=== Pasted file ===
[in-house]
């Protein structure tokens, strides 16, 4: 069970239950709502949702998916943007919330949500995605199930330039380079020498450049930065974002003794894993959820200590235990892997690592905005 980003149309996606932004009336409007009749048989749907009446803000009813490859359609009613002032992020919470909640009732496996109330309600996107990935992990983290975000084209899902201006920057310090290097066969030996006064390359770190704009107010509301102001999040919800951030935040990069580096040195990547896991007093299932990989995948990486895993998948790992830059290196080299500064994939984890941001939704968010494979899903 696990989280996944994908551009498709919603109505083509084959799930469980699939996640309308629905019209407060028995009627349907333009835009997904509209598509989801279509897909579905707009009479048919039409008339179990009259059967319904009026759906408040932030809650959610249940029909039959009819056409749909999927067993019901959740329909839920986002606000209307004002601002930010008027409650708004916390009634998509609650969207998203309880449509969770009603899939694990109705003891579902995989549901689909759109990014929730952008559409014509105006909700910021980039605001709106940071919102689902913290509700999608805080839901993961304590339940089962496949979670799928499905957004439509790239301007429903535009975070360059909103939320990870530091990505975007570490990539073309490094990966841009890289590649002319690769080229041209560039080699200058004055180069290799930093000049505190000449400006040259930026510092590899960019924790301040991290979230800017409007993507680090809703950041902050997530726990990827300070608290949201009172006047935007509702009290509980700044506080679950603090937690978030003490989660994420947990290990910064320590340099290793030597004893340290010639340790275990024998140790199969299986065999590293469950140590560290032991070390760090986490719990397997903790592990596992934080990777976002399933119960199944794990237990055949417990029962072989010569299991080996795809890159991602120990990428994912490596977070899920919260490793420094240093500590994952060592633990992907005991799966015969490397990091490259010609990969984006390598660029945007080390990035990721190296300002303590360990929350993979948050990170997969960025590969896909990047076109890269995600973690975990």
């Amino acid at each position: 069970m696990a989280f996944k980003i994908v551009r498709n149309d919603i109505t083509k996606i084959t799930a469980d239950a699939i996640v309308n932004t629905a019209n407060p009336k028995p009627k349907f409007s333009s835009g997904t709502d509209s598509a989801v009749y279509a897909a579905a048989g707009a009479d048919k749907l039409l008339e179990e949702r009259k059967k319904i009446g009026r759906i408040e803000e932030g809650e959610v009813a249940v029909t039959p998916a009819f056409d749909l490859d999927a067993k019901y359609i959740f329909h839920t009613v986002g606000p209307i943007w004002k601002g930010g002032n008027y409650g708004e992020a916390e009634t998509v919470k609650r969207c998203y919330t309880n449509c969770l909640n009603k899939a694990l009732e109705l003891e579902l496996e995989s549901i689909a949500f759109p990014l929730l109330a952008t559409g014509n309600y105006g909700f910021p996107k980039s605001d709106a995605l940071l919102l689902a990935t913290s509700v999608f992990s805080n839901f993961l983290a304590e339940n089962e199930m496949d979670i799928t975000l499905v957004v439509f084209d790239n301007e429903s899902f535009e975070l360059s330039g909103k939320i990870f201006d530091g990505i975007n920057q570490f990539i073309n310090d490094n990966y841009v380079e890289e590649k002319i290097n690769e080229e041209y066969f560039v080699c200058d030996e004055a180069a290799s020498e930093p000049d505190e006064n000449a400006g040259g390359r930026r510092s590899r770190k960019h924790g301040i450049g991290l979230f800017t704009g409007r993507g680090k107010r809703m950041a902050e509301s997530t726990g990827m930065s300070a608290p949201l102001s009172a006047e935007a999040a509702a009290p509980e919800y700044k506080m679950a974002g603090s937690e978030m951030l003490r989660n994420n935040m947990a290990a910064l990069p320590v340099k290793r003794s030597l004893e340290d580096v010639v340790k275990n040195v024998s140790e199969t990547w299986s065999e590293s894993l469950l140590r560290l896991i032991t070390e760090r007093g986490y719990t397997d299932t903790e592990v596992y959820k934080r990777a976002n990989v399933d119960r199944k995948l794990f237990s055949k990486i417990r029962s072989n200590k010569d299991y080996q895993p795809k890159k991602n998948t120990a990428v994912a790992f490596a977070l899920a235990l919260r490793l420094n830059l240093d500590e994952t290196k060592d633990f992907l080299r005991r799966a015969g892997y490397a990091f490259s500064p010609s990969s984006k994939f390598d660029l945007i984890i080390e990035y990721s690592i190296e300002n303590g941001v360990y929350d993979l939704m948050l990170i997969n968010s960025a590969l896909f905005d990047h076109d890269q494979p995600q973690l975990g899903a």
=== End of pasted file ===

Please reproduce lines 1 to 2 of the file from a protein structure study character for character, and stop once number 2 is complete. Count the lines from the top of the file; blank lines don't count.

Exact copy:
[in-house]
């Protein structure tokens, strides 16, 4: 069970239950709502949702998916943007919330949500995605199930330039380079020498450049930065974002003794894993959820200590235990892997690592905005 980003149309996606932004009336409007009749048989749907009446803000009813490859359609009613002032992020919470909640009732496996109330309600996107990935992990983290975000084209899902201006920057310090290097066969030996006064390359770190704009107010509301102001999040919800951030935040990069580096040195990547896991007093299932990989995948990486895993998948790992830059290196080299500064994939984890941001939704968010494979899903 696990989280996944994908551009498709919603109505083509084959799930469980699939996640309308629905019209407060028995009627349907333009835009997904509209598509989801279509897909579905707009009479048919039409008339179990009259059967319904009026759906408040932030809650959610249940029909039959009819056409749909999927067993019901959740329909839920986002606000209307004002601002930010008027409650708004916390009634998509609650969207998203309880449509969770009603899939694990109705003891579902995989549901689909759109990014929730952008559409014509105006909700910021980039605001709106940071919102689902913290509700999608805080839901993961304590339940089962496949979670799928499905957004439509790239301007429903535009975070360059909103939320990870530091990505975007570490990539073309490094990966841009890289590649002319690769080229041209560039080699200058004055180069290799930093000049505190000449400006040259930026510092590899960019924790301040991290979230800017409007993507680090809703950041902050997530726990990827300070608290949201009172006047935007509702009290509980700044506080679950603090937690978030003490989660994420947990290990910064320590340099290793030597004893340290010639340790275990024998140790199969299986065999590293469950140590560290032991070390760090986490719990397997903790592990596992934080990777976002399933119960199944794990237990055949417990029962072989010569299991080996795809890159991602120990990428994912490596977070899920919260490793420094240093500590994952060592633990992907005991799966015969490397990091490259010609990969984006390598660029945007080390990035990721190296300002303590360990929350993979948050990170997969960025590969896909990047076109890269995600973690975990």